During Alzheimer’s Awareness Month, Chemical Engineers Reach for a Cure

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During Alzheimer’s and Brain Awareness Month, researchers at the University of Maryland (UMD) work towards a cure for neurodegenerative diseases impacting millions around the world.

Looking at a cascade of events leading to the progression of Alzheimer’s disease, Professor Jeffery Klauda and doctoral student Tejaswi Tammareddy, both in the Department of Chemical and Biomolecular Engineering, aim to develop a drug that mitigates the central mechanism triggering the different pathologies of the disease.  

Alzheimer’s disease, which mainly affects the elderly population, is caused by multiple pathologies, but mainly the accumulation of amyloid-beta plaques and neurofibrillary (Tau) tangles in the brain, leading to cell death and brain shrinkage, which have been the primary focus of therapeutic research efforts.

Initially, Alzheimer’s presents as mild memory lapses and confusion, progressing into severe cognitive impairments and resulting in the inability to perform simple everyday functions. In order to improve quality of life for patients, on-going research efforts aim to manage the disrupted molecular processes that drive these symptoms by targeting senile plaques and tau tangles.

Using computational modeling techniques, Klauda and Tammareddy observe drug interactions with a target protein that is linked to these pathological mechanisms. They say that the “cyclin-dependent kinase 5” protein (CDK5), key to developmental functions in the nervous system, becomes dysregulated in those showing symptoms of the disease.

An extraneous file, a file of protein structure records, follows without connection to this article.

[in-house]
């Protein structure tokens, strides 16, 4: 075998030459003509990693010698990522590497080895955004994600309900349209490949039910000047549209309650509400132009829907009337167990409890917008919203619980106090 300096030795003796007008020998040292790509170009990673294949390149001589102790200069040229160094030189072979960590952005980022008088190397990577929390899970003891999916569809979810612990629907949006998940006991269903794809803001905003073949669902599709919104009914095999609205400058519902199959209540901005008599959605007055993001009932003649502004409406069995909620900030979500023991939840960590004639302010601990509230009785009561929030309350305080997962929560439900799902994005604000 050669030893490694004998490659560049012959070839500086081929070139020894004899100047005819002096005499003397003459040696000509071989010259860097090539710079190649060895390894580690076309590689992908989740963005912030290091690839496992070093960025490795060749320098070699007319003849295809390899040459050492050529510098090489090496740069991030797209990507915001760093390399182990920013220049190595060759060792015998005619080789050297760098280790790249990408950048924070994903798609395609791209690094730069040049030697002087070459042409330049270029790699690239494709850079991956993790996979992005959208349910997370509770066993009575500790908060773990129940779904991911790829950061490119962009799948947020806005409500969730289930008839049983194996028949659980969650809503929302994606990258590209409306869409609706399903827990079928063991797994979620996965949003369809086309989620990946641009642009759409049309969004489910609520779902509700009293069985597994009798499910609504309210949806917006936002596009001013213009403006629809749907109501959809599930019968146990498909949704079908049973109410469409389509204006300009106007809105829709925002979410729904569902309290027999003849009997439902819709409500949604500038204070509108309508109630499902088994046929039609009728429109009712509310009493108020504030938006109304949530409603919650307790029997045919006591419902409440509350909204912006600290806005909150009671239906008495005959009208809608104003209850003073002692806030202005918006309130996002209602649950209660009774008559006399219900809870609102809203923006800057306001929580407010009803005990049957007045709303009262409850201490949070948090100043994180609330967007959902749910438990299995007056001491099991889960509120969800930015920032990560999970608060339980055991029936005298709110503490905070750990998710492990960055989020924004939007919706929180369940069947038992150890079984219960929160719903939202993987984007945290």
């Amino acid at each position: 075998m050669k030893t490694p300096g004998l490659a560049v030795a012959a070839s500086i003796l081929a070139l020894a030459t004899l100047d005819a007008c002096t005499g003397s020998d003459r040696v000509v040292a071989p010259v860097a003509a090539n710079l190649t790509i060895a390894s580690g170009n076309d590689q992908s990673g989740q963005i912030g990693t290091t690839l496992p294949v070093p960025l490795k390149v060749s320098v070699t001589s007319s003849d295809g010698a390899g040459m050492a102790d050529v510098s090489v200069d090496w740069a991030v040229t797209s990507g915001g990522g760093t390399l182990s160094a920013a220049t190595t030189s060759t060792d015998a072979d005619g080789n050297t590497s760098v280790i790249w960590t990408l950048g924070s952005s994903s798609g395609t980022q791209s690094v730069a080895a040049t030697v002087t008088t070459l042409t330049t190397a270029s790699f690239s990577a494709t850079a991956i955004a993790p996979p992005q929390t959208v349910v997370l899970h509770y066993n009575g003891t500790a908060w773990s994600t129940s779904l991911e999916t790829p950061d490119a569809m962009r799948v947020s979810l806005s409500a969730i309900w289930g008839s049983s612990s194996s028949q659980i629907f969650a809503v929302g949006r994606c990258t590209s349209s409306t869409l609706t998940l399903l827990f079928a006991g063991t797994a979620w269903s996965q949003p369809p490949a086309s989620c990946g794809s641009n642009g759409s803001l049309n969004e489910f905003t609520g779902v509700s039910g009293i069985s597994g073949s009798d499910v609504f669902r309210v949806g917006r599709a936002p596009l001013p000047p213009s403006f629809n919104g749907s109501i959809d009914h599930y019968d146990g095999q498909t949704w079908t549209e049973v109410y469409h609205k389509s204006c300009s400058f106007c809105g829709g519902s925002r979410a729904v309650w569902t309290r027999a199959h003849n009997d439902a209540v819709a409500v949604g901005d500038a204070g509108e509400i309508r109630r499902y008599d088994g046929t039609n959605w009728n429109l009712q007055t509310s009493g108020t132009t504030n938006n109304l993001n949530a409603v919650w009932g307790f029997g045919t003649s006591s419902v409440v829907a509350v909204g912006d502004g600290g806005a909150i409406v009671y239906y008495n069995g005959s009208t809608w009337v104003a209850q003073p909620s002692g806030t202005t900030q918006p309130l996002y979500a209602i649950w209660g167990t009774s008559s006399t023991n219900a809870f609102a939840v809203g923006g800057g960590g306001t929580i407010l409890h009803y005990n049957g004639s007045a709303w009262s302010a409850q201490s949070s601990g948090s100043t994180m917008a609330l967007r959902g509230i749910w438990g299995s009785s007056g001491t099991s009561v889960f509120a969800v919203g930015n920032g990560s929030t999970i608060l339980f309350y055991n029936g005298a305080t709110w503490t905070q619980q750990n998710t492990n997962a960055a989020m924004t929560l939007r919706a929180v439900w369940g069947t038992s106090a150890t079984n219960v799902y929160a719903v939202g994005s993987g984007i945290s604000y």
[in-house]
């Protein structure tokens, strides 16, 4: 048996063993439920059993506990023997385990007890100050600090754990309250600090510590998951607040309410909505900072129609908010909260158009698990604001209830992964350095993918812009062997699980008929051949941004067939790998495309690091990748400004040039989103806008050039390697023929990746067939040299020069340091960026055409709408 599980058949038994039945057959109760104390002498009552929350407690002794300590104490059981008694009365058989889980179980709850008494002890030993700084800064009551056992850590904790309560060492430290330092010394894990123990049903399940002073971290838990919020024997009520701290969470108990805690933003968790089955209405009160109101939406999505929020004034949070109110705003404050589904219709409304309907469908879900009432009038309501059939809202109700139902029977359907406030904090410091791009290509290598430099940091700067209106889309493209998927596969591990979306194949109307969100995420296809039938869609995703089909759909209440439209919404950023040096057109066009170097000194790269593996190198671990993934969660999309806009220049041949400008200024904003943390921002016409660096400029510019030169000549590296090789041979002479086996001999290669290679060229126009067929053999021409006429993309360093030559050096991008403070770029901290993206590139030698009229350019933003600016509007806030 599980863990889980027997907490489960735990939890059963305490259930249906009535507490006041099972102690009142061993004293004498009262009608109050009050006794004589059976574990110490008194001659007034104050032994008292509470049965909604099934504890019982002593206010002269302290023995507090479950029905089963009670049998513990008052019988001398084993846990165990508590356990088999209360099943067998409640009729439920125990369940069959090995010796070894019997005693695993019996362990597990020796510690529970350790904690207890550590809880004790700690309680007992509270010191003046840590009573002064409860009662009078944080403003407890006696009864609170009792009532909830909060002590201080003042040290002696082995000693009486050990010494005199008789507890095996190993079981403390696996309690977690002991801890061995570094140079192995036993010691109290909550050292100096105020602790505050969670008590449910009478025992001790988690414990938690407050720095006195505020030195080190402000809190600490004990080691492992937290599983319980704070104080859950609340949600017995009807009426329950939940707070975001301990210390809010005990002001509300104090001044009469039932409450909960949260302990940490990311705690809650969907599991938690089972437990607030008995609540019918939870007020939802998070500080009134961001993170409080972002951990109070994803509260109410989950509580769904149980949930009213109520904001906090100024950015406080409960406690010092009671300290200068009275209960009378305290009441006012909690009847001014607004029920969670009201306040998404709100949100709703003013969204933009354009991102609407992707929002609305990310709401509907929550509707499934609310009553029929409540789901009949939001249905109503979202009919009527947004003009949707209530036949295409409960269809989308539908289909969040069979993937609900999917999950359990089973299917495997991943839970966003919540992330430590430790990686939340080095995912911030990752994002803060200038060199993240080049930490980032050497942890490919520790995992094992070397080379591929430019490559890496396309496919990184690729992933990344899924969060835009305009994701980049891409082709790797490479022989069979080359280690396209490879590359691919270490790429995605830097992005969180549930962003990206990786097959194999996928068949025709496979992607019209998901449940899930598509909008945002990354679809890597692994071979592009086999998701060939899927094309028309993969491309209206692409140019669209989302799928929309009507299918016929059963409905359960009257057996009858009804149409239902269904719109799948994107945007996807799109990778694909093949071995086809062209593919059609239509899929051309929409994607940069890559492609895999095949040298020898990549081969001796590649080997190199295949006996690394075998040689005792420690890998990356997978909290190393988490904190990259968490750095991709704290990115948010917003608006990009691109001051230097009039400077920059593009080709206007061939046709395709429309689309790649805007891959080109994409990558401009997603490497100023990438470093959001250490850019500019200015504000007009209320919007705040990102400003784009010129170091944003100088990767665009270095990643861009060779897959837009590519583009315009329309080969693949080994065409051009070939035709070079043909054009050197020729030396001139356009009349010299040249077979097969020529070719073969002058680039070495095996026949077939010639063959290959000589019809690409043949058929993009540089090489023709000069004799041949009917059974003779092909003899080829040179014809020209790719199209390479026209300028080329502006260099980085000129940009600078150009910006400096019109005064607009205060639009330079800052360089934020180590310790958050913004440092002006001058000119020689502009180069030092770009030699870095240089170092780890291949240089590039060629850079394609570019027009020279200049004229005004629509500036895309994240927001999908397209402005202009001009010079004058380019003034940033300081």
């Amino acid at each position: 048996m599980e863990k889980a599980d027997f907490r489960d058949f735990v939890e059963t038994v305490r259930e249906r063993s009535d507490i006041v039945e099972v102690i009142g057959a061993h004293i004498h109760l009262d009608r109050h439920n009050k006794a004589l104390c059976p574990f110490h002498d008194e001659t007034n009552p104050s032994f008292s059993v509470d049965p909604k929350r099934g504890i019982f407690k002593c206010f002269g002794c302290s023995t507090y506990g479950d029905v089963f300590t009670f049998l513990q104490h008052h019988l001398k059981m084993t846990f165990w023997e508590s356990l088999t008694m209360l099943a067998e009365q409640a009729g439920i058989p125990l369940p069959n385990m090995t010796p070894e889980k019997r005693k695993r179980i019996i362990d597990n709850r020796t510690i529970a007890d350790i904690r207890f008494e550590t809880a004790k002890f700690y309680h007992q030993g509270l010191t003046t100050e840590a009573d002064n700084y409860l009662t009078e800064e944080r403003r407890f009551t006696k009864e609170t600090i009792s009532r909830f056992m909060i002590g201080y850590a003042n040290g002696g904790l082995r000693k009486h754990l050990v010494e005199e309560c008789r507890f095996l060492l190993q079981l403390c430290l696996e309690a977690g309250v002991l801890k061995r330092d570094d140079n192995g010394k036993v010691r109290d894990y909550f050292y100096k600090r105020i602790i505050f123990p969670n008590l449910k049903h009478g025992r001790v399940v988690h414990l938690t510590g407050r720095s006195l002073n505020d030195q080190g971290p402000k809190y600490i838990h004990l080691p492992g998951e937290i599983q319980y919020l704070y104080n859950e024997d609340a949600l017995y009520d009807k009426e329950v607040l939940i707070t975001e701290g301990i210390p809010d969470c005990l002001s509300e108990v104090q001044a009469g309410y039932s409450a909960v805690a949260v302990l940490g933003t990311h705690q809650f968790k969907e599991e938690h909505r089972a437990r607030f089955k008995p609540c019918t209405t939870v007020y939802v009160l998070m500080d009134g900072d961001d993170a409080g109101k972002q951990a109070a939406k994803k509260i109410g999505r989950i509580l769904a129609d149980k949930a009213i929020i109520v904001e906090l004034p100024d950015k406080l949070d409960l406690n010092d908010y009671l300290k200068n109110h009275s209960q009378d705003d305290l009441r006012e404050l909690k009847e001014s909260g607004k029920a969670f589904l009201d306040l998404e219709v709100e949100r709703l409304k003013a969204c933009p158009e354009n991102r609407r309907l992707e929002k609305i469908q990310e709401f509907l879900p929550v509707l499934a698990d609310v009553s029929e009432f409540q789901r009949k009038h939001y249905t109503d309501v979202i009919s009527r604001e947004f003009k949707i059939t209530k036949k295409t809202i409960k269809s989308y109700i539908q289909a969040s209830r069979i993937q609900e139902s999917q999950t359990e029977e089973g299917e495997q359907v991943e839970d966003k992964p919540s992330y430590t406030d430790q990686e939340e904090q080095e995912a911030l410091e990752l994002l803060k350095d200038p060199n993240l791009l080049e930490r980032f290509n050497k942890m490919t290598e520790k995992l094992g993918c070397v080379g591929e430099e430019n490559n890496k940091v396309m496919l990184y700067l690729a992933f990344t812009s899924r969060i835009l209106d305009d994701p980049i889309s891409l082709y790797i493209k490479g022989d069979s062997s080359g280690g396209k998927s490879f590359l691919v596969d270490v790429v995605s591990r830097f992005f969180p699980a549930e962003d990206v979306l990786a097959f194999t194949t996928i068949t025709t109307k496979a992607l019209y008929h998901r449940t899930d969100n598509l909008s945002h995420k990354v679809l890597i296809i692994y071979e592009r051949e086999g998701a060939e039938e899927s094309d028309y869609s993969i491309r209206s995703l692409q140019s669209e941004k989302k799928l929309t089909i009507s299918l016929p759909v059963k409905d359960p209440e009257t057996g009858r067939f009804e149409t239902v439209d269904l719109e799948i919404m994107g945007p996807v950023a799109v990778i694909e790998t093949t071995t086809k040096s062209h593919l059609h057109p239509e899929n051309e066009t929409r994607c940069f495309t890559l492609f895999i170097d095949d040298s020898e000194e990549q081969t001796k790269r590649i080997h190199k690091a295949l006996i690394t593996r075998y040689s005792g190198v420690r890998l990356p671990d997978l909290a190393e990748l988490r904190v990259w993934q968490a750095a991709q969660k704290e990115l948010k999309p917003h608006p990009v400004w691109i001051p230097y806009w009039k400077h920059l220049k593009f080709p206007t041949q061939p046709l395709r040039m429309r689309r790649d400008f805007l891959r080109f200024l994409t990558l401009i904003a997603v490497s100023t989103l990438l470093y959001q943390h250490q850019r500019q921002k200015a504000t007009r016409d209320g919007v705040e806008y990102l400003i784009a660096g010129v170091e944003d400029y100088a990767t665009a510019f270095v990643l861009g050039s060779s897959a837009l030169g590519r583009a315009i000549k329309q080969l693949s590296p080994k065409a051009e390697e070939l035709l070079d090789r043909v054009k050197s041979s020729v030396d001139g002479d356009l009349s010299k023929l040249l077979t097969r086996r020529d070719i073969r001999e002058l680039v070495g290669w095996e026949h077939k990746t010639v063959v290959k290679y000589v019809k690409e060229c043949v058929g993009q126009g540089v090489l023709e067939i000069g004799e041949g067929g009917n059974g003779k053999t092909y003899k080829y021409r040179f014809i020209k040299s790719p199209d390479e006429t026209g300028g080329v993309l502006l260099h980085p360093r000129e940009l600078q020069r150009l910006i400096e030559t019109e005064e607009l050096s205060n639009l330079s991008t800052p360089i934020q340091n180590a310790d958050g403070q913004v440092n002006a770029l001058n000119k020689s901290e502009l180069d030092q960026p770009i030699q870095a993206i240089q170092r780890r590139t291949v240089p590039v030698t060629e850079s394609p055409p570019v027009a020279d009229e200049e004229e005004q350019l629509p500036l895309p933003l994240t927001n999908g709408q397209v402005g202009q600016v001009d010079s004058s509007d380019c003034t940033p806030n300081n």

“The protein that we’re looking at, CDK5, in its normal healthy state is activated by another protein. But in Alzheimer’s disease, the activator protein gets cleaved, and therefore hyperactivates CDK5 in an unusual way that results in these detrimental effects,” said Klauda.  

The candidate drug is designed to shield CDK5 from its attacker while maintaining its full functionality in the nervous system, a solution that current therapies are unable to provide. 

Their work, which focuses on analyzing drug interactions at a molecular level through computational models, is part of a larger collaboration that aims to develop a cure by targeting the central mechanism leading to different Alzheimer’s disease pathologies. 

“Incorporating molecular simulations in the early stages of drug design allows us to save time and resources, by reducing drug attrition rates during clinical trials. Our discovery techniques allow us to predict and explain the performance of the drug and conduct rational design to improve the efficacy and safety of the drug,” said Tammareddy. 

The collaboration began in 2019 with Tammareddy’s co-advisor, Antonio Cardone, a research associate at the National Institute of Standards and Technology with a dual appointment at UMD’s Institute for Advanced Computer Studies. 

So far, the developing drug has been tested on animal models at the National Institute of Neurological Disorders and Stroke, has undergone wet-lab testing followed by rounds of simulation model analysis. Additional layers of feedback loops could set the treatment for clinical trials, researchers say.

Currently, there are eight treatment options approved by the U.S. Food and Drug Administration, as reported by the latest Alzheimer’s Association’s Annual Report: two of which are effective in slowing disease progression by targeting amyloid-beta plaques, while the rest treat cognitive and behavioral symptoms. As of January 1 of 2023, 156 clinical trials were conducted for novel disease-modifying therapies, while 31 clinical trials were focused on therapies for symptoms, latest data from the same report suggests. 


Published June 27, 2024